Critics Not Criminals: Regional Jurisprudence

Below is a summary of the key Inter-American Court of Human Rights (“IACtHR”) decisions rendered on issues of criminal defamation since 2001. Although holdings from the IACtHR are not controlling in all jurisdictions in the Americas, they provide useful guidance on this type of case and set important precedents for further application of the laws across the region.


Critics Are Not Criminals: Comparative Study of Criminal Defamation Laws in the Americas
Critics Are Not Criminals: Comparative Study of Criminal Defamation Laws in the Americas

1. Carlos and Pablo Mémoli v. Argentina

In what has been viewed as a setback, the IACtHR ruled in 2013 for the first time that a criminal sanction for defamation did not affect freedom of expression as recognized under Article 13 of the American Convention on Human Rights.7 This case arose from a series of articles published in 1990 in the newspaper La Libertad, in which the paper denounced certain irregularities in the sale of public vaults in a local cemetery by a mutual benefit association. The directors of the mutual company sued Carlos and Pablo Mémoli on criminal defamation charges. In 1994, Pablo and Carlos received suspended prison sentences of five months and one month, respectively. Further civil defamation claims have been filed against the Mémolis and their assets were seized. After exhausting domestic remedies in the Argentine judiciary, the Mémolis filed a claim before the IACtHR.8 The court, in a sharply divided 4-3 decision, found that the convictions did not violate the freedom of expression. This decision runs counter to the IACtHR’s ruling in Kimel v. Argentina (Judgment of May 2, 2008)9 where it had found that Argentina’s defamation laws used to convict news publishers were incompatible with the American Convention on Human Rights.

2. Herrera Ulloa v. Costa Rica

In 2004, the IACtHR overturned a criminal defamation sentence imposed against Costa Rican journalist Mauricio Herrera Ulloa. The court held that such a conviction violated the freedom of thought and expression protected under Article 13 of the American Convention on Human Rights. In particular, the Court found that given the particulars of this case there was a public interest in exposing corruption, and that public officials and other individuals who “enter the sphere of public discourse” had to tolerate a greater “margin of openness to a broad debate on matters of public interest.”10

3. Ricardo Canese v. Paraguay

Also in 2004, the IACtHR ruled that the criminal defamation conviction and prosecution against Paraguayan politician Ricardo Canese violated Article 13 of the American Convention on Human Rights.11 During the 1993 presidential campaign in Paraguay in 1993, candidate Ricardo Canese made statements to the media against candidate Juan Carlos Wasmosy, whom he accused of being involved in irregularities related to the construction of a hydroelectric plant. Mr. Canese was prosecuted and sentenced to four months in prison. The Inter-American Court found that the conviction was disproportionate and violated Canese’s right to freedom of expression. The Court also underscored the importance of freedom of expression during election campaigns, as people should be fully entitled to raise questions about candidates so that voters can make informed decisions.12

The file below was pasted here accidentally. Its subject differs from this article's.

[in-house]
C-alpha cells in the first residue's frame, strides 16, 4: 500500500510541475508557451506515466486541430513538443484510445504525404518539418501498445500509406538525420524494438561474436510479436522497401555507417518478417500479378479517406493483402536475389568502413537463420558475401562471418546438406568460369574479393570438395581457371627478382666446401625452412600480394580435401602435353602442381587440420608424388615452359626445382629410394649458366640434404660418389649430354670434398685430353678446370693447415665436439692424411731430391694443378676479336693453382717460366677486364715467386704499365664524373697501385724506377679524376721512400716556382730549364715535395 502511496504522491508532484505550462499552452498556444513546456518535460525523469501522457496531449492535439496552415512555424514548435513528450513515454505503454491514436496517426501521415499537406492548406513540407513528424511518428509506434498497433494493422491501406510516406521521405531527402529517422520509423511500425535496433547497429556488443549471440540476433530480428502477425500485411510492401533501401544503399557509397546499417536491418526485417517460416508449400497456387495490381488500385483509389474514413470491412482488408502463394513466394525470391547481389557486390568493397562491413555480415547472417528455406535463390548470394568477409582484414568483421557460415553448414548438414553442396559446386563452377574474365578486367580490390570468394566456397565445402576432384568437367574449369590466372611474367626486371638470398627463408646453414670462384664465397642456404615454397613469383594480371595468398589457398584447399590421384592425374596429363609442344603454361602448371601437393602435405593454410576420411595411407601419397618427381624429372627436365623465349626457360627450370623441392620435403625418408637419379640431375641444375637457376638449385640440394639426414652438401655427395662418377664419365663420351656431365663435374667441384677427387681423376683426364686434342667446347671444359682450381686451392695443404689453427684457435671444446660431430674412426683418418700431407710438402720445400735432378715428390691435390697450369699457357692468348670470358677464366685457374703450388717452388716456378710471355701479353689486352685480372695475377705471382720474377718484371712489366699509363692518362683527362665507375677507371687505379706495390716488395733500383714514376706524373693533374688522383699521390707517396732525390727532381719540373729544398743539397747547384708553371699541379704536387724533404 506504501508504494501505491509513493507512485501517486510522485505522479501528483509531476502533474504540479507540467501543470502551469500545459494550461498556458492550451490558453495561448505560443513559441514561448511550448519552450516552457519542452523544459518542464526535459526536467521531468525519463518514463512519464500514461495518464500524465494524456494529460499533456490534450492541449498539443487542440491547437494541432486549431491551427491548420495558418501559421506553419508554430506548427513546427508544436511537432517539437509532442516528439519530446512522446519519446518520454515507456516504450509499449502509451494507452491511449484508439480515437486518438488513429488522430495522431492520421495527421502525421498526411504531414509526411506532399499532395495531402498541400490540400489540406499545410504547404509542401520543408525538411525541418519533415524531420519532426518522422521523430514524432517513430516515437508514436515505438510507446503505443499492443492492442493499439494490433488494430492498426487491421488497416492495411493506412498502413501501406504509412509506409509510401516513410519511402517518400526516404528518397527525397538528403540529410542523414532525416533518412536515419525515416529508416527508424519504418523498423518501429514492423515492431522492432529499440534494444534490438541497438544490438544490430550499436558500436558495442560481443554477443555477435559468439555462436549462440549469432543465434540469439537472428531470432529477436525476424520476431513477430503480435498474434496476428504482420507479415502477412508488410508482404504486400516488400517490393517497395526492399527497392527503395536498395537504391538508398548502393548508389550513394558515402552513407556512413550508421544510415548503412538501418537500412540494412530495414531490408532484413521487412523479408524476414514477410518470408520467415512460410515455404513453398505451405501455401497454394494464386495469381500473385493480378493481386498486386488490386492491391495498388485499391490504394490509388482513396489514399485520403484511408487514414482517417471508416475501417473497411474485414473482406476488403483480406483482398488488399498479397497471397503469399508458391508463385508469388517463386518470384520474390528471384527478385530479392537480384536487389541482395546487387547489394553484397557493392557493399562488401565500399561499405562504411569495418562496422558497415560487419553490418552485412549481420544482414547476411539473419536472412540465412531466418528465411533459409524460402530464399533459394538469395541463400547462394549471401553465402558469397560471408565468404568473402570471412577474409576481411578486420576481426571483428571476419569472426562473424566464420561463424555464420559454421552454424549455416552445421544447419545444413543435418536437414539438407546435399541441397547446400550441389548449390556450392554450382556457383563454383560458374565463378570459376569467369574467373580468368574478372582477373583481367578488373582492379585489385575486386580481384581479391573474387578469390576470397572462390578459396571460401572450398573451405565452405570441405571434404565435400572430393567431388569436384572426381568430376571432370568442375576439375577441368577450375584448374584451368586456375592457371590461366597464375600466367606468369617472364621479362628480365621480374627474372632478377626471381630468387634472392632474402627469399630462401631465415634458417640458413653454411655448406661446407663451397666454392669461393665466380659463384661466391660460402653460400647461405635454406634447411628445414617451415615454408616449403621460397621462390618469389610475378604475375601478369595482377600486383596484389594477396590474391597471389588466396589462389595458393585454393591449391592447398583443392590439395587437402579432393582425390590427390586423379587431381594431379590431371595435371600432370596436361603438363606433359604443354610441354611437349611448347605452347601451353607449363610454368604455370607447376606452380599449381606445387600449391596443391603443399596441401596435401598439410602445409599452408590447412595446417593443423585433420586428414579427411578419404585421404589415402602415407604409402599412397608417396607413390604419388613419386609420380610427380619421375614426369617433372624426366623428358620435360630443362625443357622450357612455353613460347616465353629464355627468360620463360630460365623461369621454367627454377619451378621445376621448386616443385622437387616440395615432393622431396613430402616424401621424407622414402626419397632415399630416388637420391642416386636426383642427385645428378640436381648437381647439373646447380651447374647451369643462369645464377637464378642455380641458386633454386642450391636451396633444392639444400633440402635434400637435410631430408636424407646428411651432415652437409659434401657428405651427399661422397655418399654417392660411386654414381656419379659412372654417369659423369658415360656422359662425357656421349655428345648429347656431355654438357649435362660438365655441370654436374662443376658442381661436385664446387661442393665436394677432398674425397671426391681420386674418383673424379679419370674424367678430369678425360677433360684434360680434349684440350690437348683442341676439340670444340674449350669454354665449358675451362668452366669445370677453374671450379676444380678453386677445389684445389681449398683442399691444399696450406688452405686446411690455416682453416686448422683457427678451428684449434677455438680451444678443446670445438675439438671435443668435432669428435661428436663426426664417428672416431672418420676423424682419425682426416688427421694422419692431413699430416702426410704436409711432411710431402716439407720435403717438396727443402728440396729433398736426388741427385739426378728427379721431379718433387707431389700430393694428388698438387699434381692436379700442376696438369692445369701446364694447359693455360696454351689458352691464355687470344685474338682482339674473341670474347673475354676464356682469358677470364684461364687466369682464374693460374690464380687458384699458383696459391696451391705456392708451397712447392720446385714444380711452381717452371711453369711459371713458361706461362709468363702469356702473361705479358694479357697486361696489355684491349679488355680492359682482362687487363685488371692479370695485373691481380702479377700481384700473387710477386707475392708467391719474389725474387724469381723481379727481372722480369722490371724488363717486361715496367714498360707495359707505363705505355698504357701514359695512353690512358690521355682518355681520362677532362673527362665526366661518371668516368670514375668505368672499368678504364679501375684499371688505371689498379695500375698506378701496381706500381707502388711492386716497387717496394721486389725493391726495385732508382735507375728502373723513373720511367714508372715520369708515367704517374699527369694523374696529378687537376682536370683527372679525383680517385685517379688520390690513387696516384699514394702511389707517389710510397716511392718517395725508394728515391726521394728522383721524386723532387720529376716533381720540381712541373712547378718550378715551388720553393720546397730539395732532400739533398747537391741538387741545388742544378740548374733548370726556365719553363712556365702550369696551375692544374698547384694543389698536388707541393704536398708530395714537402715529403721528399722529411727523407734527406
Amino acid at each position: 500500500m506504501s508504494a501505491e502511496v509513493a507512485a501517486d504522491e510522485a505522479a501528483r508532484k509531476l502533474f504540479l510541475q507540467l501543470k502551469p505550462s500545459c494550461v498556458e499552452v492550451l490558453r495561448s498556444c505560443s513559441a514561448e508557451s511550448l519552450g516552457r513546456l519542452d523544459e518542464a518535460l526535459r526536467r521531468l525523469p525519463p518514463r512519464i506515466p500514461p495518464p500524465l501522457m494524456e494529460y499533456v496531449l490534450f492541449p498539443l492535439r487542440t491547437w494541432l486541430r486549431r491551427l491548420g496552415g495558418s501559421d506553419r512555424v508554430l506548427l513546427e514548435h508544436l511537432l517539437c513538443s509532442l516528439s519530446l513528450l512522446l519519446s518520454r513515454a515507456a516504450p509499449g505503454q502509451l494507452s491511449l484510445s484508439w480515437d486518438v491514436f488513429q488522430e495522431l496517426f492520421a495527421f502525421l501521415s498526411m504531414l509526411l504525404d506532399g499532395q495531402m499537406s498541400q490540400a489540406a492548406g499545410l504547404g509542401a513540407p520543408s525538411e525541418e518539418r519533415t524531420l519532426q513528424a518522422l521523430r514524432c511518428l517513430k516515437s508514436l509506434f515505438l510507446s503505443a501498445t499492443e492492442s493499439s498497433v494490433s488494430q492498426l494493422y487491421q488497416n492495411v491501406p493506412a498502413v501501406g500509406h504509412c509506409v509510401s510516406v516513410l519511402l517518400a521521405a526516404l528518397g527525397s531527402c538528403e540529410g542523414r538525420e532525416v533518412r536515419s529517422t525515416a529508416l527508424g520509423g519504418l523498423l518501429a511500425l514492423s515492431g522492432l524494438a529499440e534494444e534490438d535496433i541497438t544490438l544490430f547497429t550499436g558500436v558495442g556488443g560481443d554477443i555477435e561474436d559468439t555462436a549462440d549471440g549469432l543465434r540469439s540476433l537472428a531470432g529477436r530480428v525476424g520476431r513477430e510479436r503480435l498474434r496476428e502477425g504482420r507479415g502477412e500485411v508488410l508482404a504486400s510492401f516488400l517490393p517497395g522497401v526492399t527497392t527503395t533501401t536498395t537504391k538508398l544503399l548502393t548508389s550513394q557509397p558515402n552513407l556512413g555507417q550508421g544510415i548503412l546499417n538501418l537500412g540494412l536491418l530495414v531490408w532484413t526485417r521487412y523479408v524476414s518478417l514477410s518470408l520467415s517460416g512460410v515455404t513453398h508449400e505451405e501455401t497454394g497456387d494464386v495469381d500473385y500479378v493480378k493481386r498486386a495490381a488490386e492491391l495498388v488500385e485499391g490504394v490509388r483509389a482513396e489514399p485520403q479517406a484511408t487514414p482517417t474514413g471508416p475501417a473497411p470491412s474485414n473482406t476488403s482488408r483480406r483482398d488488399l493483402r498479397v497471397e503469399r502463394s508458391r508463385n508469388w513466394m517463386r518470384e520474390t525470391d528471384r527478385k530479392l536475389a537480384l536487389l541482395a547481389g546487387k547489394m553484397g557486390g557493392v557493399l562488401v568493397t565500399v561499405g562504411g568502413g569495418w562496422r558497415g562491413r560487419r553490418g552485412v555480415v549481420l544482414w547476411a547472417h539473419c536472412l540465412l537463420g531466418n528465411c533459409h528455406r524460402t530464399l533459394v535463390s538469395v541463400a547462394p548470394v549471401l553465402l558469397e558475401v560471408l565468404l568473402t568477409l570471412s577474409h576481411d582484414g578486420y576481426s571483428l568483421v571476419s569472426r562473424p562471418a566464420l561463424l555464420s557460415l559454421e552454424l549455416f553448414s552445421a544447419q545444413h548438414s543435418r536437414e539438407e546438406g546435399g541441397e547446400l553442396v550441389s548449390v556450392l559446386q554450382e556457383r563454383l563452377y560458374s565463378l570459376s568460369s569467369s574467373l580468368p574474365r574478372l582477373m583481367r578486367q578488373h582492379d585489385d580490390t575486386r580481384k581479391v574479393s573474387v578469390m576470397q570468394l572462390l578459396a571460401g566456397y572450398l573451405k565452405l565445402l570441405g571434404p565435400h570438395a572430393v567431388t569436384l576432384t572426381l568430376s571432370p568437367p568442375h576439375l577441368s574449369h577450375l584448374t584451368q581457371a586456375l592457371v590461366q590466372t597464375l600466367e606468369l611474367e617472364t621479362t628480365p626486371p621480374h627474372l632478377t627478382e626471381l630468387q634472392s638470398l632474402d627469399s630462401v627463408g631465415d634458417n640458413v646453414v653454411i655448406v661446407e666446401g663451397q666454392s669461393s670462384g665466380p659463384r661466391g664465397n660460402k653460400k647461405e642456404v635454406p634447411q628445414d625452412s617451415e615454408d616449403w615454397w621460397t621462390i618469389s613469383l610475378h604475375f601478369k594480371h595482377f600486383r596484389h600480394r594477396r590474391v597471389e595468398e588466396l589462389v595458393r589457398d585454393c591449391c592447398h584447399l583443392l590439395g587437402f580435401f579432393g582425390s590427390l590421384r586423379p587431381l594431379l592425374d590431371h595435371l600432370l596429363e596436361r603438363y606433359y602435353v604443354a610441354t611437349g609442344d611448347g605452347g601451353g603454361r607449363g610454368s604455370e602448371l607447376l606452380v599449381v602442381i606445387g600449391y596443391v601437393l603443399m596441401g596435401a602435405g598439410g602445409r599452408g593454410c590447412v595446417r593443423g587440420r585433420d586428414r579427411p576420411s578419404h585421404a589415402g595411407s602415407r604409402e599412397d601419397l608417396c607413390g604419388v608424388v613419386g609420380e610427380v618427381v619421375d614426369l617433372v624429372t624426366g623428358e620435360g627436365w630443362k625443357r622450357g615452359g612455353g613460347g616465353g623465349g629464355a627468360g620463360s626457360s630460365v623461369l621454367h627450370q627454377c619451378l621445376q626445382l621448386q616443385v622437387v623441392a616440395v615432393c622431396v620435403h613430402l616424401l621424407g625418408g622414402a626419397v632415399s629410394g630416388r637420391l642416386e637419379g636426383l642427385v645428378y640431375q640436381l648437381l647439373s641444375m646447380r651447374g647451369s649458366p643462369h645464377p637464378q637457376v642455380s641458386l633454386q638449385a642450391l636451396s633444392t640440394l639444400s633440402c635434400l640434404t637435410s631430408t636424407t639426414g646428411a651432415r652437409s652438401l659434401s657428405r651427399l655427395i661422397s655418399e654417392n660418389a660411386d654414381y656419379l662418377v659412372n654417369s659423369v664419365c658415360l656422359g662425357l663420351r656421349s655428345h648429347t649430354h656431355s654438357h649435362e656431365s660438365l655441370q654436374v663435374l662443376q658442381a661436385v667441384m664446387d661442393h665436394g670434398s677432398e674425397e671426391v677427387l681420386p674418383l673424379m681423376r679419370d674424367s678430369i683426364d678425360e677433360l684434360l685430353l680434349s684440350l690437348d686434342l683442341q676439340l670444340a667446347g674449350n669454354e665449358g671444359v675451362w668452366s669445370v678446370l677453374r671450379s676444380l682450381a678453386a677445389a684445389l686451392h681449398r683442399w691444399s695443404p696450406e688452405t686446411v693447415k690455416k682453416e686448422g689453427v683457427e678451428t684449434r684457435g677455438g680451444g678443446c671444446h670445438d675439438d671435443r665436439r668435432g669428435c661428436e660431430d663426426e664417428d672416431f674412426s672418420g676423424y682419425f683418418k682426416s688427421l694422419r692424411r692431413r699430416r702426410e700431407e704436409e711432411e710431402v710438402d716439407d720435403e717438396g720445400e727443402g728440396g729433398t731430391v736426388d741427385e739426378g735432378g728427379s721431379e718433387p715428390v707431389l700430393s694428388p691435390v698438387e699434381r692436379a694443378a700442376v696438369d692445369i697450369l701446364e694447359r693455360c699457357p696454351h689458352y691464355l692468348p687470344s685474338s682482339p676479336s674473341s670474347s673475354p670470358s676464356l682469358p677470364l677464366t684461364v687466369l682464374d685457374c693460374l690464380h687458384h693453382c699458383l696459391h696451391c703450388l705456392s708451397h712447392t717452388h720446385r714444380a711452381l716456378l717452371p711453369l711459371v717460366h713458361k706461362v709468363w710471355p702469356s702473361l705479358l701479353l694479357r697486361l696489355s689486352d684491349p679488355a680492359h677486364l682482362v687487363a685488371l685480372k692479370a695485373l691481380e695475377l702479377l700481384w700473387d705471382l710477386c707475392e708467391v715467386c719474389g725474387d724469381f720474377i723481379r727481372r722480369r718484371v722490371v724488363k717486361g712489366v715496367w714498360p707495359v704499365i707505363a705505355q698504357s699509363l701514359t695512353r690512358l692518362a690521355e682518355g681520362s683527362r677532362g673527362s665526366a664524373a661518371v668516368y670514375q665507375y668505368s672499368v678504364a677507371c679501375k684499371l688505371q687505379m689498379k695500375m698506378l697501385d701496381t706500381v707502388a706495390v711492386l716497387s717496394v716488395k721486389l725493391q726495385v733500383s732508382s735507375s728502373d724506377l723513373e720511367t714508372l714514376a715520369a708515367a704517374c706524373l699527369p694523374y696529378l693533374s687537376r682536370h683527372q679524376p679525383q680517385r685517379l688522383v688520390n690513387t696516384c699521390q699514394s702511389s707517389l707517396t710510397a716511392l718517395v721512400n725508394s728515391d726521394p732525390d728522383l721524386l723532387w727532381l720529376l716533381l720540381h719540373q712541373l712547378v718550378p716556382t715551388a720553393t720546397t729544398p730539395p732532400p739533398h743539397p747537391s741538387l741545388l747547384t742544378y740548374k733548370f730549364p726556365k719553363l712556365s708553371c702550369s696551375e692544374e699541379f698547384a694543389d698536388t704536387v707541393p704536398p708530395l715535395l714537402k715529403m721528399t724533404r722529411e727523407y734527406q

4. Alejandra Matus v. Chile

In 1999, El Libro Negro de la Justicia Chilena was released in Chile, written by journalist Alejandra Marcela Matus Acuña and published by the Planeta Publishing Company. On that same date all copies of the aforementioned book were confiscated, under judicial proceedings instituted for violation of the State Security Law of Chile. In June 1999, two executives at the Planeta Publishing Company in Chile were arrested as part of these proceedings, although charges were later dropped. Journalist Matus fled the country. In 2001, CPJ filed an amicus curiae brief in this case arguing that that journalists should never face criminal liability for what they write, broadcast, or publish.13 The Commission ruled that she was the “victim of censorship on account of her ‘Black Book of Chilean Justice’, and that her books were seized by judicial order and were out of circulation for more than two years.” These actions, the Commission opined, violated Article 13 (freedom of thought and expression) and Article 21 (right of property) of the American Convention.14 In 2005, the IACtHR ruled in favor of Alejandra Matus.